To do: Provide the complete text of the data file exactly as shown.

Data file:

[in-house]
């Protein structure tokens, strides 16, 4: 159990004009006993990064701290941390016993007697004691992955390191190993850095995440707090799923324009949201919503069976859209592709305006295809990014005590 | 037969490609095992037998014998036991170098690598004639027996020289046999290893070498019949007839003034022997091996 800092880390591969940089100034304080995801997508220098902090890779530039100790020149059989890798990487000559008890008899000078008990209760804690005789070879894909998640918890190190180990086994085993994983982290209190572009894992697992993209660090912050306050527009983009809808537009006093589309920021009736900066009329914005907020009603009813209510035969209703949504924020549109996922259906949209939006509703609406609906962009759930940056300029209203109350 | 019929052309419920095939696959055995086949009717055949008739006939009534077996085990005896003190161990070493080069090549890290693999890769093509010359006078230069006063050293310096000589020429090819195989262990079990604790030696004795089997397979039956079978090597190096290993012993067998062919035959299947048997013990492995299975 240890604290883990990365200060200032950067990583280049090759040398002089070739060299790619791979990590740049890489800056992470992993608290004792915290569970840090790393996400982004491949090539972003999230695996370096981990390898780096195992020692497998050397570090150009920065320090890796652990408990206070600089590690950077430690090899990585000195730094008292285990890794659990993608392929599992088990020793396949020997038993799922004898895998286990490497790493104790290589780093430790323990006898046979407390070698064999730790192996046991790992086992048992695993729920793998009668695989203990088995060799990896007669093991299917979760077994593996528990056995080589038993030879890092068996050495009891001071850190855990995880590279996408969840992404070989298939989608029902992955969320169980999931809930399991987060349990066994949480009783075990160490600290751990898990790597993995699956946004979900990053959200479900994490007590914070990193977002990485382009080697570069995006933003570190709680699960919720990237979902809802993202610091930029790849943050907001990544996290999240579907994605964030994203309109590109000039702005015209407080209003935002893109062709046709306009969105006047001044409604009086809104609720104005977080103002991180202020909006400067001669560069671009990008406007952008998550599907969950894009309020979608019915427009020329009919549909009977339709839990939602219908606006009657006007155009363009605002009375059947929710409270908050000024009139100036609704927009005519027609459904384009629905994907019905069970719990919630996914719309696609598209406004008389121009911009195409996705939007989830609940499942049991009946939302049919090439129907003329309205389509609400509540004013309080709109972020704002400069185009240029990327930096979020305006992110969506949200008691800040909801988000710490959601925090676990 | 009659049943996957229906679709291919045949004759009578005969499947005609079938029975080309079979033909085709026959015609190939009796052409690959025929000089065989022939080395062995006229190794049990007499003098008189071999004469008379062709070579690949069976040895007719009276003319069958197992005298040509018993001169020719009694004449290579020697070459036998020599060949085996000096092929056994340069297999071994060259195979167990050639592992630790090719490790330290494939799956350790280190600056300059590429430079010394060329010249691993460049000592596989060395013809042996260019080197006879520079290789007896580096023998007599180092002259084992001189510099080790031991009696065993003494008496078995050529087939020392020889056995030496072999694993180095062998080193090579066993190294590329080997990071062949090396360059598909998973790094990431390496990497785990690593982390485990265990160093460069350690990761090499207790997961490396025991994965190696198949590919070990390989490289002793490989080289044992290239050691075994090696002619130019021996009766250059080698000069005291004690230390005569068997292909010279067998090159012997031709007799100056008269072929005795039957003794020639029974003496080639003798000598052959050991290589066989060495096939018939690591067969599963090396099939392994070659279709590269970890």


[in-house]
């Protein structure tokens, strides 16, 4: 159990004009006993990064701290941390016993007697004691992955390191190993850095995440707090799923324009949201919503069976859209592709305006295809990014005590 | 037969490609095992037998014998036991170098690598004639027996020289046999290893070498019949007839003034022997091996 800092880390591969940089100034304080995801997508220098902090890779530039100790020149059989890798990487000559008890008899000078008990209760804690005789070879894909998640918890190190180990086994085993994983982290209190572009894992697992993209660090912050306050527009983009809808537009006093589309920021009736900066009329914005907020009603009813209510035969209703949504924020549109996922259906949209939006509703609406609906962009759930940056300029209203109350 | 019929052309419920095939696959055995086949009717055949008739006939009534077996085990005896003190161990070493080069090549890290693999890769093509010359006078230069006063050293310096000589020429090819195989262990079990604790030696004795089997397979039956079978090597190096290993012993067998062919035959299947048997013990492995299975 240890604290883990990365200060200032950067990583280049090759040398002089070739060299790619791979990590740049890489800056992470992993608290004792915290569970840090790393996400982004491949090539972003999230695996370096981990390898780096195992020692497998050397570090150009920065320090890796652990408990206070600089590690950077430690090899990585000195730094008292285990890794659990993608392929599992088990020793396949020997038993799922004898895998286990490497790493104790290589780093430790323990006898046979407390070698064999730790192996046991790992086992048992695993729920793998009668695989203990088995060799990896007669093991299917979760077994593996528990056995080589038993030879890092068996050495009891001071850190855990995880590279996408969840992404070989298939989608029902992955969320169980999931809930399991987060349990066994949480009783075990160490600290751990898990790597993995699956946004979900990053959200479900994490007590914070990193977002990485382009080697570069995006933003570190709680699960919720990237979902809802993202610091930029790849943050907001990544996290999240579907994605964030994203309109590109000039702005015209407080209003935002893109062709046709306009969105006047001044409604009086809104609720104005977080103002991180202020909006400067001669560069671009990008406007952008998550599907969950894009309020979608019915427009020329009919549909009977339709839990939602219908606006009657006007155009363009605002009375059947929710409270908050000024009139100036609704927009005519027609459904384009629905994907019905069970719990919630996914719309696609598209406004008389121009911009195409996705939007989830609940499942049991009946939302049919090439129907003329309205389509609400509540004013309080709109972020704002400069185009240029990327930096979020305006992110969506949200008691800040909801988000710490959601925090676990 | 009659049943996957229906679709291919045949004759009578005969499947005609079938029975080309079979033909085709026959015609190939009796052409690959025929000089065989022939080395062995006229190794049990007499003098008189071999004469008379062709070579690949069976040895007719009276003319069958197992005298040509018993001169020719009694004449290579020697070459036998020599060949085996000096092929056994340069297999071994060259195979167990050639592992630790090719490790330290494939799956350790280190600056300059590429430079010394060329010249691993460049000592596989060395013809042996260019080197006879520079290789007896580096023998007599180092002259084992001189510099080790031991009696065993003494008496078995050529087939020392020889056995030496072999694993180095062998080193090579066993190294590329080997990071062949090396360059598909998973790094990431390496990497785990690593982390485990265990160093460069350690990761090499207790997961490396025991994965190696198949590919070990390989490289002793490989080289044992290239050691075994090696002619130019021996009766250059080698000069005291004690230390005569068997292909010279067998090159012997031709007799100056008269072929005795039957003794020639029974003496080639003798000598052959050991290589066989060495096939018939690591067969599963090396099939392994070659279709590269970890």